For more info: Gwangju, Bukgu Gakhwadong시화문화마을: 062-510-1225

To view more photos of the village please visit:

2014 Gwangju Biennale to Come to an End on November 9th


The 2014 Gwangju Biennale in which it exhibits world-class artworks submitted by highly acclaimed domestic and international artists will come to an end on Sunday, November 9th.

Having been taking place since September 5th with the theme, ‘Burning Down the House’, the ongoing Biennale is one of the five most influential Biennales in the world.

Gwangju Biennale celebrated the 20th year anniversary since its initial establishment this year and takes place once in every two years.

Gwangju Biennale Foundation was firstly created to inherit so called ‘Gwangju Spirit’ that defines and identified Gwangju as a pro-democratic city since the 1980 May 18th Democratization Movement.

As with the previously held Gwangju Biennales, this year’s Biennale showcased artworks that engaged with historical and political context of Gwangju with unique and creative artworks.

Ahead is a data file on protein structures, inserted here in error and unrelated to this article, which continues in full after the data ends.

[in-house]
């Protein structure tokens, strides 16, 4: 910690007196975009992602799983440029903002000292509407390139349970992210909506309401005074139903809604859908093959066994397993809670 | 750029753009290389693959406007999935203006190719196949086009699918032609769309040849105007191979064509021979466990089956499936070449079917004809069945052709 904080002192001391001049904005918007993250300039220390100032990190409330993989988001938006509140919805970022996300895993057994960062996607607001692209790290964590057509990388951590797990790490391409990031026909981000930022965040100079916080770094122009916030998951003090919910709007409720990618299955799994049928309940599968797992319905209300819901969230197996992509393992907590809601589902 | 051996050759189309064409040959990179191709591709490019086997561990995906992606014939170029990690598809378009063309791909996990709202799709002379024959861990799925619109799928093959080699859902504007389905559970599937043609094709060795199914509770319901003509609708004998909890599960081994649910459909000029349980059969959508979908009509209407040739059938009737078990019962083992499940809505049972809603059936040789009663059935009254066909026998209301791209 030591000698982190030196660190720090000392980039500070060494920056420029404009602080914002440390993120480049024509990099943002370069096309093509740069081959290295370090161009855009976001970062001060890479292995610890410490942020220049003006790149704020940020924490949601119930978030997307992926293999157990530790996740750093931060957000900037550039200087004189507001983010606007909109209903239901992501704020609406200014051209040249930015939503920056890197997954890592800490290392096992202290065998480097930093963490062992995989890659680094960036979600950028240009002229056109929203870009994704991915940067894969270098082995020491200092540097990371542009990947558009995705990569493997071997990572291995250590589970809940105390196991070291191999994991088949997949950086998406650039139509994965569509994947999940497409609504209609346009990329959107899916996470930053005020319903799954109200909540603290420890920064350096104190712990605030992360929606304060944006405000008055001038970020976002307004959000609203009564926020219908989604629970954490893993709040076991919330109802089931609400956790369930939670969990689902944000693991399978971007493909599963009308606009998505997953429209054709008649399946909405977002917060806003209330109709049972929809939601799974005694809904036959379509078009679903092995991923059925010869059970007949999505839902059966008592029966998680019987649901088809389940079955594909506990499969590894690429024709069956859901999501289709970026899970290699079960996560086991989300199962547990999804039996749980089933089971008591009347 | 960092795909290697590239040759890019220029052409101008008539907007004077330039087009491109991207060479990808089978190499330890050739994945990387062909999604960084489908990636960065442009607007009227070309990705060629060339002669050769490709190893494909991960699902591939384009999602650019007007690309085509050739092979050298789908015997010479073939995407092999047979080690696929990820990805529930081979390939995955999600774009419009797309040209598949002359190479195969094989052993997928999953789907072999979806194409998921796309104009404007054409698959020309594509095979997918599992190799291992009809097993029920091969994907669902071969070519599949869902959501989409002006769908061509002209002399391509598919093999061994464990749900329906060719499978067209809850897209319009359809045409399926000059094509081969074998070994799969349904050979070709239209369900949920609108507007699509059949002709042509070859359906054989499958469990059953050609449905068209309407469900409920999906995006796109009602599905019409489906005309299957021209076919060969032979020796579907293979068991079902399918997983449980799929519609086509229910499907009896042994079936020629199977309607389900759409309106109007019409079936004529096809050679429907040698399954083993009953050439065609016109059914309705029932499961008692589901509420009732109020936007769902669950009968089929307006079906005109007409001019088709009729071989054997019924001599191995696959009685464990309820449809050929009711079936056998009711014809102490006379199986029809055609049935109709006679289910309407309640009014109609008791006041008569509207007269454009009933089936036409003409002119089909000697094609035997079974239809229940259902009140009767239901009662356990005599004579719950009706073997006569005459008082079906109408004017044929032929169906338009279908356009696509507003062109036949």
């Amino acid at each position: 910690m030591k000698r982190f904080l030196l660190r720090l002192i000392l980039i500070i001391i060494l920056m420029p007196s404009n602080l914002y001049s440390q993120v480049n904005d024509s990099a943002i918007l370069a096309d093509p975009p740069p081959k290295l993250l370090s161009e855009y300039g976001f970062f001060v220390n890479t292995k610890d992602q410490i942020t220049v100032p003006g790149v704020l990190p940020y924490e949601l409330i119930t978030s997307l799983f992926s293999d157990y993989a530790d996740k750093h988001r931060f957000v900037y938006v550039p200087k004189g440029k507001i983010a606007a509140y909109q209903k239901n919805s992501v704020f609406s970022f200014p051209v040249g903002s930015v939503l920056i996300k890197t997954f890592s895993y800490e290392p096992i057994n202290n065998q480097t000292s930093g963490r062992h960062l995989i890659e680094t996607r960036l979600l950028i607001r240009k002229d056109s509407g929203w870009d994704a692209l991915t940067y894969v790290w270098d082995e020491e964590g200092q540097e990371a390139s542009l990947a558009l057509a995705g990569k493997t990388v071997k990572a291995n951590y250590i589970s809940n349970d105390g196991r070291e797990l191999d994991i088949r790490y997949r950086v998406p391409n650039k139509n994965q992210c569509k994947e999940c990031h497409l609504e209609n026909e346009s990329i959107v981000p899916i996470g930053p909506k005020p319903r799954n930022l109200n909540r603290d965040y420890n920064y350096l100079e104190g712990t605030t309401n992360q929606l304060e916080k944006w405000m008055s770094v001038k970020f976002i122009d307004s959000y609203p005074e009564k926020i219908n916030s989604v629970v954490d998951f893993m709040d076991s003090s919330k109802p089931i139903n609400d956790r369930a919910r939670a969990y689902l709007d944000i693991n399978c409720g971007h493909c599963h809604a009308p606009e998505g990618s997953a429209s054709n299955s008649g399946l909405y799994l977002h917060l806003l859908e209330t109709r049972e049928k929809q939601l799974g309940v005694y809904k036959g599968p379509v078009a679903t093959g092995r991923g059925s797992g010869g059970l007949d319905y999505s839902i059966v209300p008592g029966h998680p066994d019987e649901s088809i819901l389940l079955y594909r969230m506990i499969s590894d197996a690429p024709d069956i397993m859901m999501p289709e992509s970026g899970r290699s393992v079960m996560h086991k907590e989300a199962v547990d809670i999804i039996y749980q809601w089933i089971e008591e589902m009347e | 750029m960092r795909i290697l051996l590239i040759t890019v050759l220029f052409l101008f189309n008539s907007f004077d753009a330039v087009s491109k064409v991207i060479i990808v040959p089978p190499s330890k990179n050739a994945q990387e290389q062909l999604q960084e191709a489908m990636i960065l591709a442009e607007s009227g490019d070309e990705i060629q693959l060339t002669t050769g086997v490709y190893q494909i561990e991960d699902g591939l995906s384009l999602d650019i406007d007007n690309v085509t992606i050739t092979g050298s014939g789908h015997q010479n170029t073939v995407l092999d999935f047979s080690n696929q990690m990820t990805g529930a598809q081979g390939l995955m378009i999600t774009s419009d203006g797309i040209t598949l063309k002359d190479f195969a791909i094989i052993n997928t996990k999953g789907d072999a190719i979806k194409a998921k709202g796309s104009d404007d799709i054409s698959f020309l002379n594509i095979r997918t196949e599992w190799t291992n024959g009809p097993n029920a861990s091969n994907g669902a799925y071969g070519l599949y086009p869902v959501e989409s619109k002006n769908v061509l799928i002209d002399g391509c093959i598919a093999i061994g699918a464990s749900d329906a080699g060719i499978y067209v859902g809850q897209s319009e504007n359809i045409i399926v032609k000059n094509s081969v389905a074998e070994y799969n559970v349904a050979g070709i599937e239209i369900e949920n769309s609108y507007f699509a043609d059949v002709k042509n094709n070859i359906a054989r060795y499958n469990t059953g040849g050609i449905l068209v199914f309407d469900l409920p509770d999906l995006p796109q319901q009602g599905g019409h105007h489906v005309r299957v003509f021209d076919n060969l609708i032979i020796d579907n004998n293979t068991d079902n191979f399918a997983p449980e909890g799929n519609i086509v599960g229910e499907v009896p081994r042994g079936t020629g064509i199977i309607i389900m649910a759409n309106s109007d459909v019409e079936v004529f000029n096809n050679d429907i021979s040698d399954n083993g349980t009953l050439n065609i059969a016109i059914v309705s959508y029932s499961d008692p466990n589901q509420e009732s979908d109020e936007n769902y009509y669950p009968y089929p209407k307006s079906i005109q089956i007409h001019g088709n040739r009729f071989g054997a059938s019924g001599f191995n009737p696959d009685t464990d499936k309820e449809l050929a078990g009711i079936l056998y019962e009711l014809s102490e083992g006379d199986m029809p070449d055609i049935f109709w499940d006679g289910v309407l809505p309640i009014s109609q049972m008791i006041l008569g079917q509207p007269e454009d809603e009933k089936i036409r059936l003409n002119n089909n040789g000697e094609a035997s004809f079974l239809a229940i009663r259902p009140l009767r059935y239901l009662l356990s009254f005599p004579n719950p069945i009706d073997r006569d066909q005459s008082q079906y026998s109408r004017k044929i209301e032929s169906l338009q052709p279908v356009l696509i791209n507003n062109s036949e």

A total of 413 artworks turned in by 111 artists from 38 different countries are currently on display and the exhibition will last until this Sunday, November 9th.

Various different artworks currently on display at Gwangju Biennale go beyond the conventional artistic boundaries through performance, movie, theatre art, music, installation, construction and media art aimed at expressing challenges against the established institutions and customs and traditions.

This is your last chance to take advantage of world-class artworks at home in Gwangju so make sure to check the exhibitions out before it ends on November 9th.